7 Technology Tricks to Turbocharge Inclusion and Engagement

Staying inclusive in the hybrid world requires constantly learning new and innovative ways to use digital tools. Using the full inclusive power of your technology will help your teams feel more connected, engaged, and included.

As organizations grapple with the Great Resignation, a critical element of retaining talent is proactively cultivating a culture of inclusion and belonging. This is becoming particularly important—and challenging—in today’s increasingly hybrid work world with teams distributed across the in-office and remote spectrum.

What we see across industries is that technologies to turbocharge inclusion and engagement are already here—but often underleveraged—so learning how to use them more effectively is critical.

7 Tech Tricks

Here are seven technology tricks that unlock inclusion superpowers:

1. Use Slack or Teams to connect in-office and remote team members. A media executive we’ve worked with has been doing this since before the pandemic, using Slack daily to post any insights from in-office “stop and chats” so remote team members could feel fully included through real-time updates. This not only helps current team members but also new ones, as they can read through past updates and get up to speed much faster.

2. Crowdsource ideas and questions. A great way to ensure everyone’s ideas are incorporated into a meeting is to ask attendees to provide input in advance. You can use polling tools like Slido or Mentimeter or a virtual focus group tool like Remesh. We recently used Remesh at our company offsite, for instance, to gather the “hottest” questions for an expert panel. Meeting participants could submit their questions and upvote questions from others—which enabled the organizers to see which questions had the most interest.

3. Brainstorm through virtual whiteboards. While brainstorming sessions with sticky notes are challenging in a hybrid world, tools like Mural or Miro make it much easier through a virtual sticky noting experience. We’ve run many workshops in which participants—both in-person and remote—have posted stickies real-time on the same canvas, largely recreating the in-person experience for everyone, regardless of location.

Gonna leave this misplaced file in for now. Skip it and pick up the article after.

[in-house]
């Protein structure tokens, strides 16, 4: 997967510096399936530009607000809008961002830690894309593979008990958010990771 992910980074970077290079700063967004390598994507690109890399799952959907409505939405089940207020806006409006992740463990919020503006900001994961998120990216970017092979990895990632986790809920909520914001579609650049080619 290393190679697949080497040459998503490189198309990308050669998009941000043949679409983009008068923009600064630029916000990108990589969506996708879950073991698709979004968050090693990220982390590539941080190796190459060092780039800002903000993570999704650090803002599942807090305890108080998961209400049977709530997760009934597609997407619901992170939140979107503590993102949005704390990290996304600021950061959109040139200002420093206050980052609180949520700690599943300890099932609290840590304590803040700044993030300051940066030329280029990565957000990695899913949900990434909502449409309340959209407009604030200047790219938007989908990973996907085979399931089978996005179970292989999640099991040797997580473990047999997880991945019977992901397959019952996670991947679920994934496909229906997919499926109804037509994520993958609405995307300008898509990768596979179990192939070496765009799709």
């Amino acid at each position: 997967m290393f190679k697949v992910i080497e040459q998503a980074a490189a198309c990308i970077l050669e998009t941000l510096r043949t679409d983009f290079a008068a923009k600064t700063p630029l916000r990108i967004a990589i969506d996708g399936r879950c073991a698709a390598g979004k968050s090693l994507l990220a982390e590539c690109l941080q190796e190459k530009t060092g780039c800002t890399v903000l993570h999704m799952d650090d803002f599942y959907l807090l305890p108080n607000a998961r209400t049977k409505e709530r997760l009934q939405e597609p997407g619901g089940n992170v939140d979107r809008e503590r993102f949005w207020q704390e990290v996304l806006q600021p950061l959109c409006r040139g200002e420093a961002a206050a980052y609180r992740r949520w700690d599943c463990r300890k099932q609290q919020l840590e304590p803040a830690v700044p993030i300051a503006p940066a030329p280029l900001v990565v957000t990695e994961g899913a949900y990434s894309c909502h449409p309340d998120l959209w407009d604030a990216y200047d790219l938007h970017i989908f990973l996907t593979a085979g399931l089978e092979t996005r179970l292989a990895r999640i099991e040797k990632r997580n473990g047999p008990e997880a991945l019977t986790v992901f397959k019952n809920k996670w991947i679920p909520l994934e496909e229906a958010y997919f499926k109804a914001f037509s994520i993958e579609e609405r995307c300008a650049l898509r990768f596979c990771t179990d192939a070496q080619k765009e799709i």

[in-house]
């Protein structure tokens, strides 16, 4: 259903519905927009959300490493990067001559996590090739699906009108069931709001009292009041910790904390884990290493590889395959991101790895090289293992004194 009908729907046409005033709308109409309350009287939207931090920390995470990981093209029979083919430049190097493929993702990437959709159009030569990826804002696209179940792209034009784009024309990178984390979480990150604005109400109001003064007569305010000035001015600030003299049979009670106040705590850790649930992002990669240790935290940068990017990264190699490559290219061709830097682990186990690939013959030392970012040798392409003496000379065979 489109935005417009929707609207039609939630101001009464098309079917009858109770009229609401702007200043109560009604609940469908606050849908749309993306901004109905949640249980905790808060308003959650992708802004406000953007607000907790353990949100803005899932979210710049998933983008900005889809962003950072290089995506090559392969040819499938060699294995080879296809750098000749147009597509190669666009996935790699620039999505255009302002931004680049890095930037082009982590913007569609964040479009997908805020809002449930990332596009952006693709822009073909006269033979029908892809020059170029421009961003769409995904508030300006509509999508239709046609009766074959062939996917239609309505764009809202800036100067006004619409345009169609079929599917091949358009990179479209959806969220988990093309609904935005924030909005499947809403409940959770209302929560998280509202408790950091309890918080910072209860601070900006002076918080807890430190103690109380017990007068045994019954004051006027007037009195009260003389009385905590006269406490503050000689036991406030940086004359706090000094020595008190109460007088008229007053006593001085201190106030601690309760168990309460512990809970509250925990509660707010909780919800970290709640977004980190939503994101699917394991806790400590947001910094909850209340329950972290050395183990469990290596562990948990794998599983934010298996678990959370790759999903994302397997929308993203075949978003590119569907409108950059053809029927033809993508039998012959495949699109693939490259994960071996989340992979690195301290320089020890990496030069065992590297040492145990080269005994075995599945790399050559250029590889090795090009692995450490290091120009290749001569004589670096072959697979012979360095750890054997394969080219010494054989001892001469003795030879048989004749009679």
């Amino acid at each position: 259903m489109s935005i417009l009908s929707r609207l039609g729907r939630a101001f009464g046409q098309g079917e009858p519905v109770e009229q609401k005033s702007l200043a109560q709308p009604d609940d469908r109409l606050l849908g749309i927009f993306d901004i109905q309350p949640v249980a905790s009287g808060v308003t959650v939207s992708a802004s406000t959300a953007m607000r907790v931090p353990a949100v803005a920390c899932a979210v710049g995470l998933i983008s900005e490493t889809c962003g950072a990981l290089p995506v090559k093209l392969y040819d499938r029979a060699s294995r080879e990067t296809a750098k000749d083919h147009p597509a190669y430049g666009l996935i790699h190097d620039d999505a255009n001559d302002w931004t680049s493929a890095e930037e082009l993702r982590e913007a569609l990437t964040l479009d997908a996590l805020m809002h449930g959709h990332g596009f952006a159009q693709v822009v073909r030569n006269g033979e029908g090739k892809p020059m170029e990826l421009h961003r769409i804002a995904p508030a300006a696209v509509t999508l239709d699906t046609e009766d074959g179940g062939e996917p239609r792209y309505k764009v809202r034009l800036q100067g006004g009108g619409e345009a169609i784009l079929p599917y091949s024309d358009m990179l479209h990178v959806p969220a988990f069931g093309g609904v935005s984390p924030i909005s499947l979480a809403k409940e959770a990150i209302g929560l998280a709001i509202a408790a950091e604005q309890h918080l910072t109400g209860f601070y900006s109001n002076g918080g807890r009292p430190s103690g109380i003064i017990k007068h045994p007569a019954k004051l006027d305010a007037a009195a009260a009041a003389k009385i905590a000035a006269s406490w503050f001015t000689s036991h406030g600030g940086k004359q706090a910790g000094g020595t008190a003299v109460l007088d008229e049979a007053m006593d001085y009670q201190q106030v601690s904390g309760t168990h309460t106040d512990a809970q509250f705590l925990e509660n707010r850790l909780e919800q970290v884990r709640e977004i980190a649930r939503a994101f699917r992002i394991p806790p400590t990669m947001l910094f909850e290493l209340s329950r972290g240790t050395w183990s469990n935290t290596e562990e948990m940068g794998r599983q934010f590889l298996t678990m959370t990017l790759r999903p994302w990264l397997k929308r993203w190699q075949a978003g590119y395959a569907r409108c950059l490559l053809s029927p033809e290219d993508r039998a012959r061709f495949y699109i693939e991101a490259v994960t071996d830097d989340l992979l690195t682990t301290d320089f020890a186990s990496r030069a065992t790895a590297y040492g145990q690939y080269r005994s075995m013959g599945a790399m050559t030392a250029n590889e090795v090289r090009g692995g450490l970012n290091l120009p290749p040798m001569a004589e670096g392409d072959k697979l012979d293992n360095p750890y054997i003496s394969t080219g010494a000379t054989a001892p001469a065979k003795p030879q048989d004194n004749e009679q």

4. Adapt inclusive hybrid meeting practices. Many meeting organizers still design the experience around the in-person audience. This often makes remote participants feel excluded, when backs are to the camera, for instance, or when they can’t see everyone’s faces in an office meeting room. A best practice is to have everyone co-located also dial in from their laptop (muting sound) so everyone can see faces equally. Assigning a dedicated moderator as the “voice of the virtual audience” is also helpful for highlighting chat questions and ensuring all voices are fully heard.

5. Leverage accessibility features such as captions. Many platforms such as Teams have real-time captions, so ensuring those are enabled is a simple step that increases accessibility and inclusion. Microsoft itself, for instance, turns on captions as a default for all its meetings.  Captions also allow for real-time language translation on some platforms, which puts non-native speakers more at-ease, as well.

6. Encourage diverse contribution methods. Learning and encouraging diverse ways to contribute to discussions—speaking, chat, emoji reactions, etc.—helps team members with different communication styles feel they can comfortably stay engaged, even if they’re less comfortable jumping in to speak live.

7. Analyze and adjust to macro work patterns. The recent increase of virtual work has created much more visible data on workplace patterns and trends across the organization.  Regular analytics available through platforms such as Microsoft Viva, for instance, allow for organizational network analysis, which can be used to help the team expand their connections across the firm. Analytics around meeting hours and thinking time (or lack thereof) can be used by team leaders to get ahead of burnout and reengage the team.

Building a Sustainable Talent Advantage

Staying inclusive in the hybrid world requires constantly learning new and innovative ways to use digital tools. Using the full inclusive power of your technology will help your teams feel more connected, engaged, and included—building a sustainable talent advantage for the future.

Yulia Barnakova
Yulia Barnakova is passionate about helping people develop the skills and learning mindset to thrive in the digital age. She is always experimenting with emerging technologies and has been recognized by Microsoft as a “Most Valuable Professional” for her creative presentation technology tutorials, which have more than 8 million views on YouTube. Her recent TEDx Talk, Think You’re Not Tech Savvy? Here’s Why You Are, shows how everyone can (and must) develop the mindset and skill set embrace technology. Barnakova is an emerging tech strategist for Accenture, a global technology consulting firm. In her role, she works with Fortune 500 leaders to envision how emerging technologies will transform their business and how to stay ahead.